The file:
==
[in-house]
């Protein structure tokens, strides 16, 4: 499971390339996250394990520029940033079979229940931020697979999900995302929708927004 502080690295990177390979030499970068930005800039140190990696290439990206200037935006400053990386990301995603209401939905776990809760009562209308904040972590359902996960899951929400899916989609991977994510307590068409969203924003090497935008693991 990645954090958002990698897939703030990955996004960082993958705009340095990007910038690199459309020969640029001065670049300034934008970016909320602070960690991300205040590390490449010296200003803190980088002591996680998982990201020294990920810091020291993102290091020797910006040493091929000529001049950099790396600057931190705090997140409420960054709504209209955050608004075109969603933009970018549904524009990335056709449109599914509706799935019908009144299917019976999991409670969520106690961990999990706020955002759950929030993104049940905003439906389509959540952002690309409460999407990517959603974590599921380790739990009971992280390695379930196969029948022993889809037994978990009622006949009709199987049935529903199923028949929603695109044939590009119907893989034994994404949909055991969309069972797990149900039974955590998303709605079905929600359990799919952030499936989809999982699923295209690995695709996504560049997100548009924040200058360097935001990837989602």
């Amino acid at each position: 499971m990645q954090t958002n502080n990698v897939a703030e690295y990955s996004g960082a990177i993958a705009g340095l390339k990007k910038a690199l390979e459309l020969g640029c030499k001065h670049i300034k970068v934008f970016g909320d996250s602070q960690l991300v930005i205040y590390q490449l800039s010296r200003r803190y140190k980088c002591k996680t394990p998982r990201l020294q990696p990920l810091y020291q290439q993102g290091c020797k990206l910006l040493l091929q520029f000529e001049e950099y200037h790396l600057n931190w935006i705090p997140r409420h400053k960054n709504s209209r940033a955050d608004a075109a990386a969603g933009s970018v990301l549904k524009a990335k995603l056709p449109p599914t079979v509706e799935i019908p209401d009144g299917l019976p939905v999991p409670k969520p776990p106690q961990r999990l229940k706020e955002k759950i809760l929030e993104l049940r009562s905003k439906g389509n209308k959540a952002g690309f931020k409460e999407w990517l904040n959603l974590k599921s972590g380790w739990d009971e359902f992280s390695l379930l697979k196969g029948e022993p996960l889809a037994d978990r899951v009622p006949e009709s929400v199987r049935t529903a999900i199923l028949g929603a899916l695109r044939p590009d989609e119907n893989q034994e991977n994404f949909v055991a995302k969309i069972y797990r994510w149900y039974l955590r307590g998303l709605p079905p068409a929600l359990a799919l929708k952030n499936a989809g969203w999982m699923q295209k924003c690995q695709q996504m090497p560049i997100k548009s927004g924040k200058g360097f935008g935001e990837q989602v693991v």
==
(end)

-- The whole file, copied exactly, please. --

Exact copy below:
[in-house]
């Protein structure tokens, strides 16, 4: 499971390339996250394990520029940033079979229940931020697979999900995302929708927004 502080690295990177390979030499970068930005800039140190990696290439990206200037935006400053990386990301995603209401939905776990809760009562209308904040972590359902996960899951929400899916989609991977994510307590068409969203924003090497935008693991 990645954090958002990698897939703030990955996004960082993958705009340095990007910038690199459309020969640029001065670049300034934008970016909320602070960690991300205040590390490449010296200003803190980088002591996680998982990201020294990920810091020291993102290091020797910006040493091929000529001049950099790396600057931190705090997140409420960054709504209209955050608004075109969603933009970018549904524009990335056709449109599914509706799935019908009144299917019976999991409670969520106690961990999990706020955002759950929030993104049940905003439906389509959540952002690309409460999407990517959603974590599921380790739990009971992280390695379930196969029948022993889809037994978990009622006949009709199987049935529903199923028949929603695109044939590009119907893989034994994404949909055991969309069972797990149900039974955590998303709605079905929600359990799919952030499936989809999982699923295209690995695709996504560049997100548009924040200058360097935001990837989602």
């Amino acid at each position: 499971m990645q954090t958002n502080n990698v897939a703030e690295y990955s996004g960082a990177i993958a705009g340095l390339k990007k910038a690199l390979e459309l020969g640029c030499k001065h670049i300034k970068v934008f970016g909320d996250s602070q960690l991300v930005i205040y590390q490449l800039s010296r200003r803190y140190k980088c002591k996680t394990p998982r990201l020294q990696p990920l810091y020291q290439q993102g290091c020797k990206l910006l040493l091929q520029f000529e001049e950099y200037h790396l600057n931190w935006i705090p997140r409420h400053k960054n709504s209209r940033a955050d608004a075109a990386a969603g933009s970018v990301l549904k524009a990335k995603l056709p449109p599914t079979v509706e799935i019908p209401d009144g299917l019976p939905v999991p409670k969520p776990p106690q961990r999990l229940k706020e955002k759950i809760l929030e993104l049940r009562s905003k439906g389509n209308k959540a952002g690309f931020k409460e999407w990517l904040n959603l974590k599921s972590g380790w739990d009971e359902f992280s390695l379930l697979k196969g029948e022993p996960l889809a037994d978990r899951v009622p006949e009709s929400v199987r049935t529903a999900i199923l028949g929603a899916l695109r044939p590009d989609e119907n893989q034994e991977n994404f949909v055991a995302k969309i069972y797990r994510w149900y039974l955590r307590g998303l709605p079905p068409a929600l359990a799919l929708k952030n499936a989809g969203w999982m699923q295209k924003c690995q695709q996504m090497p560049i997100k548009s927004g924040k200058g360097f935008g935001e990837q989602v693991v």